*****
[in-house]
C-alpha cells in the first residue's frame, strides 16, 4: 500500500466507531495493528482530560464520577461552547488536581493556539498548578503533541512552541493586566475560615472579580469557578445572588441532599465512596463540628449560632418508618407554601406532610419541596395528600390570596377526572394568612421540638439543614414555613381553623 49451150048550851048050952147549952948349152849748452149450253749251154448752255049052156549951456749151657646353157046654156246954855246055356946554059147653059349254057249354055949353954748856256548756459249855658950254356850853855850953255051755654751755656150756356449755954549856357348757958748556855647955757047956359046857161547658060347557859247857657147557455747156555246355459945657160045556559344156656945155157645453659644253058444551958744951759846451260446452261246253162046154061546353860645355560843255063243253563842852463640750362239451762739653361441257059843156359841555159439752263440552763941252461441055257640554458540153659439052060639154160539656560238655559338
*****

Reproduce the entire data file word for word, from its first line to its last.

[in-house]
C-alpha cells in the first residue's frame, strides 16, 4: 500500500466507531495493528482530560464520577461552547488536581493556539498548578503533541512552541493586566475560615472579580469557578445572588441532599465512596463540628449560632418508618407554601406532610419541596395528600390570596377526572394568612421540638439543614414555613381553623 49451150048550851048050952147549952948349152849748452149450253749251154448752255049052156549951456749151657646353157046654156246954855246055356946554059147653059349254057249354055949353954748856256548756459249855658950254356850853855850953255051755654751755656150756356449755954549856357348757958748556855647955757047956359046857161547658060347557859247857657147557455747156555246355459945657160045556559344156656945155157645453659644253058444551958744951759846451260446452261246253162046154061546353860645355560843255063243253563842852463640750362239451762739653361441257059843156359841555159439752263440552763941252461441055257640554458540153659439052060639154160539656560238655559338